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Energy Renewal Pitfalls Post-Covid

Andy McCorquodale, Director of FlexSA Partner Member Spiral Group, highlights a number of changes to energy renewals caused by COVID-19 that flexible workspace operators need to be aware of when looking at their energy supply renewals.

As you will know if you have ever tried comparing two energy quotes from different suppliers it can be challenging. Every supplier will quote in their own way with their little quirks which seem there just to confuse you further.  

This variety of quotation format can lead to decisions being made based upon incorrect assumptions meaning that you may end up paying substantially more than you ever expected.  

Covid is, unfortunately, going to add a further level of confusion to your next energy supply renewals, and this is due to the large fluctuations on your supply usage.  

In simple terms at renewal your quote will show your unit rate which when multiplied by your usage and the standing charge added gives you your annual cost. We are seeing now that some suppliers are using your last 12 months usage (which may be substantially less if you were closed for a period of time) for their quotations. However, other suppliers are using the pre-Covid usage figures meaning that quotations are differing wildly.  

To be honest the use of low (and incorrect) consumption figures has long been a reason for people to believe they have a renewal offer far better than they actually have. But, with some very large drops in consumption in 2020 this is happening much more often and can be extremely misleading.  

So, if you are looking at comparing quotations for your energy renewals the first thing to do is ensure all quotations are based on the same consumption figures. Should you decide to use the previous 12 months usage as the benchmark then you need to budget for a potentially higher cost in the coming 12 months.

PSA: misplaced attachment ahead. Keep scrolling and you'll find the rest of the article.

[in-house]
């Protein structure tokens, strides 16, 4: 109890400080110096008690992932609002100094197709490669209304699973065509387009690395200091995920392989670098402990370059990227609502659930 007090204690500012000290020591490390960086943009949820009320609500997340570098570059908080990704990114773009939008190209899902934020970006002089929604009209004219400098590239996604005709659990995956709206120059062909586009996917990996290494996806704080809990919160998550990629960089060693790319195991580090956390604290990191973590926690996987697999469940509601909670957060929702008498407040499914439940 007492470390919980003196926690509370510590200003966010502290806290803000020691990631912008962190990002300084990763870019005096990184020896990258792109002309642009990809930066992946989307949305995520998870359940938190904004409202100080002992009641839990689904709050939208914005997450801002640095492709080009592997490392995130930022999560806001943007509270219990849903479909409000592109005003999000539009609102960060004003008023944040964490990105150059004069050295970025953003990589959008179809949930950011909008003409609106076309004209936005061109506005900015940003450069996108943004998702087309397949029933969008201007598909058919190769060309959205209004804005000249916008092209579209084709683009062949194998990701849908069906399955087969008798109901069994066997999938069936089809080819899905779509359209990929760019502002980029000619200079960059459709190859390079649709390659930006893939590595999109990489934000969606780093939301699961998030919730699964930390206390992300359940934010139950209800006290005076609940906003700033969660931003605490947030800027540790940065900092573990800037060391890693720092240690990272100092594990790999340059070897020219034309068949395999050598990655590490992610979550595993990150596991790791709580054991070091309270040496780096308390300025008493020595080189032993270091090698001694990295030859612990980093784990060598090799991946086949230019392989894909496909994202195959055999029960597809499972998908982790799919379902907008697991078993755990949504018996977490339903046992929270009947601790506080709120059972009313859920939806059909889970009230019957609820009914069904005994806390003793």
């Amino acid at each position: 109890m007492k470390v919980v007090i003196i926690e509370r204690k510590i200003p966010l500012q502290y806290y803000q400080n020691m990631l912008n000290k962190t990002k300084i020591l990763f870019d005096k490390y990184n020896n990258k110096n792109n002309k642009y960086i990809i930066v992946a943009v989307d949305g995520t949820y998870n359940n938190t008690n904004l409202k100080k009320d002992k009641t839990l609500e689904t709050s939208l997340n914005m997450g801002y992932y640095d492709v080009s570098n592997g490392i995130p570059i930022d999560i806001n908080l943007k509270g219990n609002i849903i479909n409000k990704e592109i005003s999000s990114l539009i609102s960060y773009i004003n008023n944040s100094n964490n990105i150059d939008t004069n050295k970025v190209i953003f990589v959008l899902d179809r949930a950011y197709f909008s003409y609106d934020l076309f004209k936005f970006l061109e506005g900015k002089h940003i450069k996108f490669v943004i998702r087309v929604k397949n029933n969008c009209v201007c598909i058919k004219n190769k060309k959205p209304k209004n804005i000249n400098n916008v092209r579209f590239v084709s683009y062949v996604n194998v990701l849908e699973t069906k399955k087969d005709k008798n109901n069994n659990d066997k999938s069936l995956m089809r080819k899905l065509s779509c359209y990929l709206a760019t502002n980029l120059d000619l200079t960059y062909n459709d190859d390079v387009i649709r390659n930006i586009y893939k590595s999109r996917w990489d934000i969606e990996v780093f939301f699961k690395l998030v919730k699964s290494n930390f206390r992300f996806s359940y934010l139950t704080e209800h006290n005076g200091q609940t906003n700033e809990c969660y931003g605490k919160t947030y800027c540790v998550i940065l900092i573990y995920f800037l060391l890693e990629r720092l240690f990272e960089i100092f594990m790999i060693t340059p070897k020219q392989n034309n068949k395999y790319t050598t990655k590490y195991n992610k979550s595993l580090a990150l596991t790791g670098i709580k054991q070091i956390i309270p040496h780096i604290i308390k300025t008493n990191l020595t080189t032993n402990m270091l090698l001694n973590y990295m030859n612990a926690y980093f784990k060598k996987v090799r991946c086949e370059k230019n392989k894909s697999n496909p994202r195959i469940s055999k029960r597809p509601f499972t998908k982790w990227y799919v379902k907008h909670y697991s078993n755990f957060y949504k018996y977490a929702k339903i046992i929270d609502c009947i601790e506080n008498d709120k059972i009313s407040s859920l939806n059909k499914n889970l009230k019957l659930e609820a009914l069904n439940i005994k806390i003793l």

Even though differing consumption figures can be the most obvious cause for wrong comparisons here are some more that you must check before making your decision.  

Fully fixed, partially fixed, or variable rates?  

Suppliers can quote you on a number of levels of guarantee as to what you will pay during the contract term.  

A fully fixed contract means that all elements of the contract are fixed for its term.  

A partially fixed contract means that part of these elements are fixed/ guaranteed (usually the unit rate) but the additional charges can vary.  

A variable contract means that potentially all price elements within the contract could vary dependent on market forces during the contract term.  

A fully fixed rate is the most expensive as the supplier needs to absorb price increases during the term of the contract. A variable contract is the cheapest as, in effect, you take the risk on for prices increasing during the contract term.  

When comparing quotes check the small print to see which elements of the quote are fixed and which are variable. Those quotations which are variable or have an element of that can refer to “pass through charges”. These are the increases that would be passed on to you by the supplier if they came through during the term of the contract.    

Charges and levies in the unit rate or not?    

One of the aims of Ofgem over the past few years it to make energy prices more transparent, but in doing so they have created more problems than solutions.  

Energy prices have traditionally had all statutory charges, levies, and transport/ distribution costs contained within the unit rate. But now we are seeing suppliers splitting some charges out from the unit rate they offer which can make their quotation look favourable.  

Examples of the types of charges that may be outside of your unit rate but do need to be included for the final figures include;  

  • Feed in tariff charges (FiT)
  • Meter operator and data collection charges (MOP/ DA/ DC)
  • Transmission and distribution charges (TNUoS/ DUoS)
  • Targeted Charging Review Transmission charges (TCR)  

This is not an exhaustive list of those charges that may sit outside your unit rate. You need to check the quotations and small print carefully to avoid some nasty surprises coming your way during your energy contract term.  

If you are unsure as to what you are being offered by your supplier and want an impartial review then this is where Spiral Utilities comes in. For almost 20 years we have been providing independent advice to UK businesses on their energy supplies, taking away the headache of dealing with energy supplies and suppliers.

 

Andy McCorquodale can be contacted via flexsa@spiral-group.co.uk for a no obligation chat about your energy supplies.


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